Paul Mruk of RE/MAX Classic in Novi has dozens of examples where homes are selling above asking price in just about any Detroit metro community. In February, a three-bedroom, 3,000-square-foot home in Farmington Hills listed for $475,000 had 94 showings during its opening weekend and received 22 offers to buy. Mruk’s buyer offered $515,000 in cash, and it was accepted.
“Buyers are hardened,” Mruk said. “The challenge right now is that if you don’t waive the assessment, if you don’t give an inspection clause and if you don’t give free occupancy, then you won’t get these houses.”
Home tours are jumping with 15-minute screenings to accommodate the large number of shoppers in hot cities like Royal Oak, Novi, Dearborn and Livonia. Homes that appeal to first-time buyers between $150,000 and $400,000 have kitchen islands stacked with dozens of business cards from passing agents. Brokers advise their clients to present their best offer on the first try or be passed over by someone willing to offer more than the asking price on what is usually an entry-level home.
Many estate agents said they believe their workload will continue at excessive speed over the next six to nine months, a change from the start of 2020 when a global health crisis due to the coronavirus led to mandatory real estate breaks. In the spring of 2020, Governor Gretchen Whitmer had deemed real estate “non-essential” from March 23 to May 7, resulting in less than optimal Zoom projections and limited sales.
Buyers who resisted last spring entered the market during the fall and winter to encounter a tougher-than-usual seller’s market. As a result, there are more people hungry for a home still looking, agents said, hitting a market with a reduced inventory of available homes.
“The minute the (Michigan) restrictions were lifted, things got crazy and stayed that way,” said Karen Kage, CEO of Farmington-based Realcomp LTD, the nation’s largest multiple listings service. ‘State.
Realcomp said in its February report that days on the market — or the time a home goes from listing to selling — fell 34% to 44 days on average, from 67 days during the same period. period in 2020. Visits per individual home also doubled from 8.5 to 15.3, its report showed.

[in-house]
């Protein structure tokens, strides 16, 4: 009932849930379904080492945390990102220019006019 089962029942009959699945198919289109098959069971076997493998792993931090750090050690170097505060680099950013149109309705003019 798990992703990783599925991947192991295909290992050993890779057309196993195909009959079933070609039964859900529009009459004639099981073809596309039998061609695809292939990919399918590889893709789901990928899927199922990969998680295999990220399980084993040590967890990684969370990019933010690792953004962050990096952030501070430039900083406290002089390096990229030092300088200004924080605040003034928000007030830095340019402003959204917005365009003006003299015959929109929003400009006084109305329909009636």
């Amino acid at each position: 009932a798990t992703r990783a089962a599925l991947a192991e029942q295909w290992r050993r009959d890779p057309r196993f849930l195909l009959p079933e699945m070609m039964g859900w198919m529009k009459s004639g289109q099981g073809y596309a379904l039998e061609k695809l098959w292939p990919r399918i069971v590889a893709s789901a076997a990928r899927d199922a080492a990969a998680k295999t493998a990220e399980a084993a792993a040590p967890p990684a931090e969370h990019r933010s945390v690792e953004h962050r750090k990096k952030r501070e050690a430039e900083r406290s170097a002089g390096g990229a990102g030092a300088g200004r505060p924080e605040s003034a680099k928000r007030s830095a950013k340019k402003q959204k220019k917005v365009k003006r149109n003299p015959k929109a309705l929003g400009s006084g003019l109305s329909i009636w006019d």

It’s the same in Detroit. Austin Black II, head of Detroit-based brokerage firm City Living Detroit, lives in Sherwood Forest, where there isn’t a single home for sale out of approximately 435 homes. The University District, south of his home, has about 1,400 homes with only two on the market.
“I’ve never seen that in these neighborhoods,” Black said. “Usually in a winter market you’ll see less listings, but nothing like what we’re seeing right now.”
The homes Black has on the market are selling fast. A three-bedroom, 1,839-square-foot home in Colonial Victorian Park near Detroit’s Jefferson Chalmers neighborhood, black-listed for $250,000, was on the market for five days and sold for $265,000 with a fence in January.
Black said one reason for the buying frenzy is that many white-collar workers never lost their jobs due to the coronavirus-related economic downturn. They also inflated their savings by staying home and not eating out as much. Additionally, with large corporations such as Ford Motor Co. keeping many employees home to work, people in metro Detroit are thinking differently about how and where they want to live, Black said.
This was true for William Kelly and Meryl Ethridge, both 30 years old. The couple wanted more space with Kelly working from home in sales and Ethridge’s flex schedule as a surgical resident at Ascension St. John’s Hospital. Also, a noisy neighbor in their Brush Park apartment furthered their house search. They began searching in October and in February closed a 2,100-square-foot, three-bedroom home in Detroit’s LaSalle Gardens neighborhood.
Kelly and Ethridge saw a dozen homes in Corktown and other areas before finding their 1916 charmer with a large lot and tall windows. Attracted by its renovated interior, they made a low offer and were rejected. After some back and forth on the original asking price of $339,000, they settled at a price only for the valuation to come back lower. Further negotiations with the buyer resulted in a final sale at $308,000, with the seller making up the difference.
“We were told the inventory was low in our price range, which was a $200,000 to $400,000 starter home. We had friends looking in Grosse Pointe but they told us it was ruthless. They were going to bid on a house and find there were already five cash offers. We wouldn’t have ended up buying if we were in that scenario,” Kelly said.